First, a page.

And then there is this "Nothing may travel faster than the speed of light"
nonsense.

The theory of relativity is basically good science, it applies the concept
of light as a medium to measure the world by.

When you work the math for an object traveling faster than the speed of
light, you end up with a square root of a negative number as part of the
solution. This only
tells me that you cannot see an object
that is coming at you faster than the speed of light.

Seems pretty logical.

So, on to the example.

You are on a meteorite that is traveling relative to a point in space at
.75C (a plausible rate of travel, per Einstein). There is another meteorite
heading straight at that same point in space with the same.75C. Now, you,
standing on the first meteor, look up towards the meteor. Relative to your
position, how fast is the other meteorite?

Reality: .75 + .75 is 1.50, in other words, half again faster than the
speed of light. Work the Einsteinian math, and you end up with a square root of a negative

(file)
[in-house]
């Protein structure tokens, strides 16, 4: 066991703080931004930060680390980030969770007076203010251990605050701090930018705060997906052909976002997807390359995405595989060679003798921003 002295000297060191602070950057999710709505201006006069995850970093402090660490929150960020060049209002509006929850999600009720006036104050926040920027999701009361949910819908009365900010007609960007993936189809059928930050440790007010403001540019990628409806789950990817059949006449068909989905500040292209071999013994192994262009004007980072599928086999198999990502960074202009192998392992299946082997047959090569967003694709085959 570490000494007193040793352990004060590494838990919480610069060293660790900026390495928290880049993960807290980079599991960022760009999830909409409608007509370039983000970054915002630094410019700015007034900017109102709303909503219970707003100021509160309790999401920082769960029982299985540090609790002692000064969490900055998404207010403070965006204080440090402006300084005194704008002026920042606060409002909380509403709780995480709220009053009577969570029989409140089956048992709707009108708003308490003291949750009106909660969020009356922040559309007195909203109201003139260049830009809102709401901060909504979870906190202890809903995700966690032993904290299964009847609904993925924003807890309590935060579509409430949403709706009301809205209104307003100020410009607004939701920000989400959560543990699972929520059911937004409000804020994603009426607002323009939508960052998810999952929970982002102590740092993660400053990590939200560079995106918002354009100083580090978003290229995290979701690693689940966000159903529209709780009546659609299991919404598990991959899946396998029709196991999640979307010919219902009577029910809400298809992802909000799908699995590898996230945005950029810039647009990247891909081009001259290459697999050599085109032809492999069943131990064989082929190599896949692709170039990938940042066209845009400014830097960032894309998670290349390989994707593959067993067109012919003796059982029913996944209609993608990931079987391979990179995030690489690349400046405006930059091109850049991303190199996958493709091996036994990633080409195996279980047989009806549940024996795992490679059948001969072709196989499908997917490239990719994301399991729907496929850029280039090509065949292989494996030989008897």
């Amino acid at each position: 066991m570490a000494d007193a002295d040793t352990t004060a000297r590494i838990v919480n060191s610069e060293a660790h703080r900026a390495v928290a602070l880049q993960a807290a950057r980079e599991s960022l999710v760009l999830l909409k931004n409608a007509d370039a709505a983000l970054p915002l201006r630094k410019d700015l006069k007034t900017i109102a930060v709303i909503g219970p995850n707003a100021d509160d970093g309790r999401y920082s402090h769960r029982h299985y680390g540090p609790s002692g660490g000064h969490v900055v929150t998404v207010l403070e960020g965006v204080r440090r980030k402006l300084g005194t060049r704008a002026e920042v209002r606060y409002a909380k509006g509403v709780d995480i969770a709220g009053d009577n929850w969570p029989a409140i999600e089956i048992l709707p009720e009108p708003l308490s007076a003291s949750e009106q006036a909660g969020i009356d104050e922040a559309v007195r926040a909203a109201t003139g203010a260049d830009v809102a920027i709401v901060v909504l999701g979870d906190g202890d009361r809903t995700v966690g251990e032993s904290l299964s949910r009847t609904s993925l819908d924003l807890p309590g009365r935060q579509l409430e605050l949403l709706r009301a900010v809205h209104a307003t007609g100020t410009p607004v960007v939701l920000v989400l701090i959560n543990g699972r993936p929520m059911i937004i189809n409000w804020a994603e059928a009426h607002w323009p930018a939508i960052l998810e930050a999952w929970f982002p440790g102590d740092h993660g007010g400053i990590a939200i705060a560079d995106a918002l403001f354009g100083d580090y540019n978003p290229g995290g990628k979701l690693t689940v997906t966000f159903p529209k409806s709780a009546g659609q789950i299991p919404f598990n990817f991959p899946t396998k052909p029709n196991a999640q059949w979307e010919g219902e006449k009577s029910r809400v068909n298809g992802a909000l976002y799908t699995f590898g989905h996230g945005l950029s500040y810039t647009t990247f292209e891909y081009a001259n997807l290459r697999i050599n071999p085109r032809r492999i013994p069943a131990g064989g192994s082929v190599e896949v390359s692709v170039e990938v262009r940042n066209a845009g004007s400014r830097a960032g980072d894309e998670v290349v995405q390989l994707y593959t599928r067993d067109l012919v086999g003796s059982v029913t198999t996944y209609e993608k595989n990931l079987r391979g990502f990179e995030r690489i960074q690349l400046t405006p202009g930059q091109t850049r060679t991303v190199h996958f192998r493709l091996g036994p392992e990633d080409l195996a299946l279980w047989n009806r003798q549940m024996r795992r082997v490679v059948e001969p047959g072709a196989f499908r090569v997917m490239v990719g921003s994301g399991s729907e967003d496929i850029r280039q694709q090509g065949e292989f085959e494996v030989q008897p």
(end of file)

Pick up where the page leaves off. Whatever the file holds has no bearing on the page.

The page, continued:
number.

Curiously, electrical engineers use these "impossible" numbers daily.

This is a quote from a lecture, swiped from some university:
"There's the problem that an object going faster than light would have a length that is an imaginary number - the square root of a negative number - and this doesn't seem to make any sense"

Seems like a lot of practical math and science for something derided as imaginary.
Sam C says

Hello

I would invite you to actually read Einsteins theory of relativity before making such remarks. Nothing can appear to travel at the speed of light because as an object accelerates towards 3 x 10^{8}ms^{-1} the length of that object tends to zero. Which is why we are unable to observe photons. As well as this, nothing with mass can travel at, or higher than the speed of light. An objects mass becomes infinitely great as it undergoes acceleration, meaning an infinite amount of energy is needed to propel the object to the speed of light, which is impossible.
Thank you for your comment. More information about relativity can be found here:
Special Relativity for the wiki version, or Special and General Principle of Relativity for the original text.